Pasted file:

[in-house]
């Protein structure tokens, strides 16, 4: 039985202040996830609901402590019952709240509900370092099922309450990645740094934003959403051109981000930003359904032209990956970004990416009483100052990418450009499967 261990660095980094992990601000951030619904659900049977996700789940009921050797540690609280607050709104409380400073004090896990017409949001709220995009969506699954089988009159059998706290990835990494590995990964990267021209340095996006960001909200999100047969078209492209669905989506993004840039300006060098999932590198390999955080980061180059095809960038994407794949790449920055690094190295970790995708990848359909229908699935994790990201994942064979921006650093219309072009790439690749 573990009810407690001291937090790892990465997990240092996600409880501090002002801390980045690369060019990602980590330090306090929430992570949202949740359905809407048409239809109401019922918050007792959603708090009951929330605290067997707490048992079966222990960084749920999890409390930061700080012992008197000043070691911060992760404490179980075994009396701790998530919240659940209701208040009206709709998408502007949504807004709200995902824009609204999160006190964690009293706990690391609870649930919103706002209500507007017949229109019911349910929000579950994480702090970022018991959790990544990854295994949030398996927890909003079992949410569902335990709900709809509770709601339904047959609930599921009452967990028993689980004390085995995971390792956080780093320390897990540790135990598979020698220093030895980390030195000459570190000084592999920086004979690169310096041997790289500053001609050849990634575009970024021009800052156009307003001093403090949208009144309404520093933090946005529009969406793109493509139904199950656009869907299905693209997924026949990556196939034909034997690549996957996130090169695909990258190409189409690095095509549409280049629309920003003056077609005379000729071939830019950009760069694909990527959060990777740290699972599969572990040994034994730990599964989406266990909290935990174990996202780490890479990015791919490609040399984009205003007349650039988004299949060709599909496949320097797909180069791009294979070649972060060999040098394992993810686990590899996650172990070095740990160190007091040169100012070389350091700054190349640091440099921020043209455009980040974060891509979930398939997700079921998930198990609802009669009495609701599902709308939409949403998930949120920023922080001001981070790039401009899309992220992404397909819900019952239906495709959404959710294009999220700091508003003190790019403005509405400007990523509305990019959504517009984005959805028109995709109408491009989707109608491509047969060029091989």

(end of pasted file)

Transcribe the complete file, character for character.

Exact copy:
[in-house]
């Protein structure tokens, strides 16, 4: 039985202040996830609901402590019952709240509900370092099922309450990645740094934003959403051109981000930003359904032209990956970004990416009483100052990418450009499967 261990660095980094992990601000951030619904659900049977996700789940009921050797540690609280607050709104409380400073004090896990017409949001709220995009969506699954089988009159059998706290990835990494590995990964990267021209340095996006960001909200999100047969078209492209669905989506993004840039300006060098999932590198390999955080980061180059095809960038994407794949790449920055690094190295970790995708990848359909229908699935994790990201994942064979921006650093219309072009790439690749 573990009810407690001291937090790892990465997990240092996600409880501090002002801390980045690369060019990602980590330090306090929430992570949202949740359905809407048409239809109401019922918050007792959603708090009951929330605290067997707490048992079966222990960084749920999890409390930061700080012992008197000043070691911060992760404490179980075994009396701790998530919240659940209701208040009206709709998408502007949504807004709200995902824009609204999160006190964690009293706990690391609870649930919103706002209500507007017949229109019911349910929000579950994480702090970022018991959790990544990854295994949030398996927890909003079992949410569902335990709900709809509770709601339904047959609930599921009452967990028993689980004390085995995971390792956080780093320390897990540790135990598979020698220093030895980390030195000459570190000084592999920086004979690169310096041997790289500053001609050849990634575009970024021009800052156009307003001093403090949208009144309404520093933090946005529009969406793109493509139904199950656009869907299905693209997924026949990556196939034909034997690549996957996130090169695909990258190409189409690095095509549409280049629309920003003056077609005379000729071939830019950009760069694909990527959060990777740290699972599969572990040994034994730990599964989406266990909290935990174990996202780490890479990015791919490609040399984009205003007349650039988004299949060709599909496949320097797909180069791009294979070649972060060999040098394992993810686990590899996650172990070095740990160190007091040169100012070389350091700054190349640091440099921020043209455009980040974060891509979930398939997700079921998930198990609802009669009495609701599902709308939409949403998930949120920023922080001001981070790039401009899309992220992404397909819900019952239906495709959404959710294009999220700091508003003190790019403005509405400007990523509305990019959504517009984005959805028109995709109408491009989707109608491509047969060029091989």